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Big Tech Faces American Spies

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Big Tech Faces American Spies

A trade organization representing some of the world’s largest information technology companies (including Google, Amazon, IBM and Microsoft) says its members are expressing strong opposition to the Biden administration’s ongoing efforts to expand drastically a key surveillance authority of the United States government.

The US Senate is set to vote Thursday on legislation that would expand a global wiretapping program authorized under the Foreign Intelligence Surveillance Act (FISA). Passed by the House of Representatives last week, a provision in the bill, known as the American Intelligence and Security Reform Act (RISAA), threatens to significantly expand the scope of the program. of espionage, helping the government force the assistance of entirely new entities. business categories.

Legal experts argue that the provision could allow the government to recruit virtually anyone with access to facilities or equipment containing communications data, forcing “delivery personnel, cleaning contractors and utility providers,” among others, to help American spies to gain access to Americans’ emails. , phone calls and text messages, as long as one side of the communication is strange.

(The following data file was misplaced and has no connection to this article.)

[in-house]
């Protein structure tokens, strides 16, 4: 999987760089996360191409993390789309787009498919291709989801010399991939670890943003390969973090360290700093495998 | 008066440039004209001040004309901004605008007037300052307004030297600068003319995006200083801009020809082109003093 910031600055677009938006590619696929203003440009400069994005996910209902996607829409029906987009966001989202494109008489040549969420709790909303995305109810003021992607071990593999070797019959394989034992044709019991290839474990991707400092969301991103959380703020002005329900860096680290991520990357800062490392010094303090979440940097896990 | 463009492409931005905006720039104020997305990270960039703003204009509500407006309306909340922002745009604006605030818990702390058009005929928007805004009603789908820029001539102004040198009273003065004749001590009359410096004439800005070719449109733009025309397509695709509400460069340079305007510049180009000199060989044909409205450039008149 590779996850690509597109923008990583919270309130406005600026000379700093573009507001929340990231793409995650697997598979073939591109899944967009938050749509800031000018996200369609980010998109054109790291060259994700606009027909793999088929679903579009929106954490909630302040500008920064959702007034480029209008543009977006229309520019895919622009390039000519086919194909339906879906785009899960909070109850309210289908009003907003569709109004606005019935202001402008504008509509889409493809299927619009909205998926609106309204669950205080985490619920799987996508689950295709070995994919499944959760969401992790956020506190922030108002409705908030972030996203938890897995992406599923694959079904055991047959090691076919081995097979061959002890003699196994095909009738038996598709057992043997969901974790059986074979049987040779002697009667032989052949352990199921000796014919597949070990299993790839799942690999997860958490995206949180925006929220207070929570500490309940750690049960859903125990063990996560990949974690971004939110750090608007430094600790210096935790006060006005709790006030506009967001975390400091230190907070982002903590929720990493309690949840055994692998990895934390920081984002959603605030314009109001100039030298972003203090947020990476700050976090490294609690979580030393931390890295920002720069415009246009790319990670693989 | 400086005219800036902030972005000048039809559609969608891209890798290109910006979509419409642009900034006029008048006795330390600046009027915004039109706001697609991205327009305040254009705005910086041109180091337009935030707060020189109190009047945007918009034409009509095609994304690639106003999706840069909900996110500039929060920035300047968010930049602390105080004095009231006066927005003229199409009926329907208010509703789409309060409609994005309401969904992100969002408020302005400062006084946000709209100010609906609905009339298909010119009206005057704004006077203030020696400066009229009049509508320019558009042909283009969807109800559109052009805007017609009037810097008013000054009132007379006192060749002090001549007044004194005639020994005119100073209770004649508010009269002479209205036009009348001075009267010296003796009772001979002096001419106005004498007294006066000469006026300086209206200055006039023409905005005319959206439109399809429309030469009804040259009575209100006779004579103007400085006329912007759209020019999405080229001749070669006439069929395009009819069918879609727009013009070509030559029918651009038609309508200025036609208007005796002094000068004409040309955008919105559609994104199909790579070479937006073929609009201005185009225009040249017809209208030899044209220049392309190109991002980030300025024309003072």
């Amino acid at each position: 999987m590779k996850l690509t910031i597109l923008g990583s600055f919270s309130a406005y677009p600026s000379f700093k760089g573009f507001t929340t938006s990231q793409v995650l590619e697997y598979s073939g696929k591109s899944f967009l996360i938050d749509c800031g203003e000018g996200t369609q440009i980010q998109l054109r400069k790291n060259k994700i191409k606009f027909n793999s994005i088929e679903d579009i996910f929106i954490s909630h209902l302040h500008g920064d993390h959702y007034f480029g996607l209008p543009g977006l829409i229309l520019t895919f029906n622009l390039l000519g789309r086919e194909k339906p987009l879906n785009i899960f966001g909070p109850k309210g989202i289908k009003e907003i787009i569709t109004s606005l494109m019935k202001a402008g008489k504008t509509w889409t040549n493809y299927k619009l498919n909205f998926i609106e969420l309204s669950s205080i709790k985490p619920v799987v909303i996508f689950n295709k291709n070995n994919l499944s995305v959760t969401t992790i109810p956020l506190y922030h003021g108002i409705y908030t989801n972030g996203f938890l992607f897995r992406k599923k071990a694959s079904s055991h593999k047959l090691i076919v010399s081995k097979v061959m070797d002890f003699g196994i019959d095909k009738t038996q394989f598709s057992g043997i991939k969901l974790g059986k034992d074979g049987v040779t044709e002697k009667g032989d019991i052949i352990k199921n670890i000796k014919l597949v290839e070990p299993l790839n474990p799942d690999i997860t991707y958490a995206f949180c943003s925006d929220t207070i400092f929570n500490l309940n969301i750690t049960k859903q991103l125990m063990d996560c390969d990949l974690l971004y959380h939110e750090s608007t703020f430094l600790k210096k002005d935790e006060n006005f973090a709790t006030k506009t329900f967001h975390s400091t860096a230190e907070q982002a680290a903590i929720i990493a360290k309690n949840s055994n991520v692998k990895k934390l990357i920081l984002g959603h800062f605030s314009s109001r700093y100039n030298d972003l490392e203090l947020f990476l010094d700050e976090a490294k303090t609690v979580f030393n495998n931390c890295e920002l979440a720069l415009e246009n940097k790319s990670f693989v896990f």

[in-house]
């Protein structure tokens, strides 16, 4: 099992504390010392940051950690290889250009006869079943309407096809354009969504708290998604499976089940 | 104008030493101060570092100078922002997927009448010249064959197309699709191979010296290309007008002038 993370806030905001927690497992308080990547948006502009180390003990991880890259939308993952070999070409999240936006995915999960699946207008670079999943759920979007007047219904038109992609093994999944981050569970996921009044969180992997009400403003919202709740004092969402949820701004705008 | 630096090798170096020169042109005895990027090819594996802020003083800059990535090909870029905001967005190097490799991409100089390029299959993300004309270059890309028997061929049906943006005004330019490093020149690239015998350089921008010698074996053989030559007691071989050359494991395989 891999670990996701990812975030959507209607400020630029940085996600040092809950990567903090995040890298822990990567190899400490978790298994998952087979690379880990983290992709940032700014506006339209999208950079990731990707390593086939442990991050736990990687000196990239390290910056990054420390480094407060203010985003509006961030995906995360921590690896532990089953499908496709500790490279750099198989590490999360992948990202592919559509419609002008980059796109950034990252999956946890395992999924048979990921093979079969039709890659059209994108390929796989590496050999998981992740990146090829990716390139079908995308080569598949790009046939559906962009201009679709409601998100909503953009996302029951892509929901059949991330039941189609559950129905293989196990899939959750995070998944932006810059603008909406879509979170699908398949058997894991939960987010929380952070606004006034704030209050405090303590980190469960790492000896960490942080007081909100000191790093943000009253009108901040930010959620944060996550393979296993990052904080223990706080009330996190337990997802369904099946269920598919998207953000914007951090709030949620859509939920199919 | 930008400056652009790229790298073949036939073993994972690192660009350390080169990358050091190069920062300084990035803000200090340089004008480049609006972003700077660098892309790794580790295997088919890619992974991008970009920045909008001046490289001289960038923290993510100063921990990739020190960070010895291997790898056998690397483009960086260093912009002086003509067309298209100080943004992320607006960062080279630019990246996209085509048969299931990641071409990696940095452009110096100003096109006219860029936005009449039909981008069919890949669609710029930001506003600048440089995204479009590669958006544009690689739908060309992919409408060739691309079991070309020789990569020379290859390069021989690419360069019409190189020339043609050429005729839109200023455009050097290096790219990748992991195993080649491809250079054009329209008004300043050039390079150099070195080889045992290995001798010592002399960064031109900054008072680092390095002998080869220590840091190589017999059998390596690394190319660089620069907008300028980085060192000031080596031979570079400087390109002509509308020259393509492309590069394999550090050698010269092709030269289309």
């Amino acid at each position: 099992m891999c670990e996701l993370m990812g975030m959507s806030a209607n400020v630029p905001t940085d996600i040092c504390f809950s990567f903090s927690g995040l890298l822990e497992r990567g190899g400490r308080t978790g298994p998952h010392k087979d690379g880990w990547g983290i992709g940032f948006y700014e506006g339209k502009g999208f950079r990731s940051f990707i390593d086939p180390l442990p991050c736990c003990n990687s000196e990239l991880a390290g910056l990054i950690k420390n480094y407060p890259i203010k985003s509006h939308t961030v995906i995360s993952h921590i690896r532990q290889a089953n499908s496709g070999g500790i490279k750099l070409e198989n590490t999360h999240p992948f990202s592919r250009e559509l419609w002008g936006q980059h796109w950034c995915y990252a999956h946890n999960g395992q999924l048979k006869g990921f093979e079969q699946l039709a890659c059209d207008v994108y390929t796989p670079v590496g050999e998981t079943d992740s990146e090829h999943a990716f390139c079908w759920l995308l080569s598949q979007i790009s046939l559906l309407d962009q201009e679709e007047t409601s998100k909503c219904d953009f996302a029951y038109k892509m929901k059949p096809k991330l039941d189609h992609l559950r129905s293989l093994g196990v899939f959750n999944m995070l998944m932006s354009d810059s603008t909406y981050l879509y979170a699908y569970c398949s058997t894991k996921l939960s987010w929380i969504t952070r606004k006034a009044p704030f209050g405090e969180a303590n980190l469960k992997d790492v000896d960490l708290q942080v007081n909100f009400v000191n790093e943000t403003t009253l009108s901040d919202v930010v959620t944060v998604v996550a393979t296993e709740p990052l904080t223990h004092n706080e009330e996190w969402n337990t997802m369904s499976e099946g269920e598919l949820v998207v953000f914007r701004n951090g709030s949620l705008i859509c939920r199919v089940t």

A global technology trade association, the Information Technology Industry Council (ITI), is now urging Congress to prevent passage of RISAA due to a particular provision that “dramatically expands the scope of entities and individuals covered” by the program, known as Section 702. The changes to the 702 program included in the House bill, ITI says, They would only serve to send customers to the United States and abroad flee to foreign competitors, convincing many that technology in the United States is too exposed to government surveillance.

The group’s members include several major equipment manufacturers, such as Ericsson, Nokia and Broadcom, as well as large cloud storage providers such as Google, Microsoft, IBM and Salesforce. “ITI’s position is that the provision should be eliminated,” the group’s communications director, Janae Washington, tells WIRED. “Our positions are based on the consensus of the members.”

Individual ITI member companies that WIRED contacted for comment on the legislation did not immediately respond or declined to comment.

The provision under fire stems from a ruling by the U.S. government’s secret surveillance court (the FISA court) that oversees the 702 program. The program is designed to target foreigners’ communications, including calls and emails to and from American citizens. To this end, federal statute specifies that the government can mandate the assistance of companies that fall into the category of what it calls “electronic communications service providers” or ECSPs.

Companies like Google and AT&T have typically fallen into this category as direct providers of the wiretaped services; However, the U.S. government has also taken steps in recent years to interpret the term more broadly as part of an effort to expand the list of entities whose assistance it can compel.

The FISA court, in a decision backed by its own review body, rejected the expanded definition and told the government that what constitutes an ECSP remains “open to reconsideration by branches of government whose constitutional jurisdiction and authority extend to the statutory review.”

More concisely: The court reminded the government that only Congress has the power to rewrite the law.

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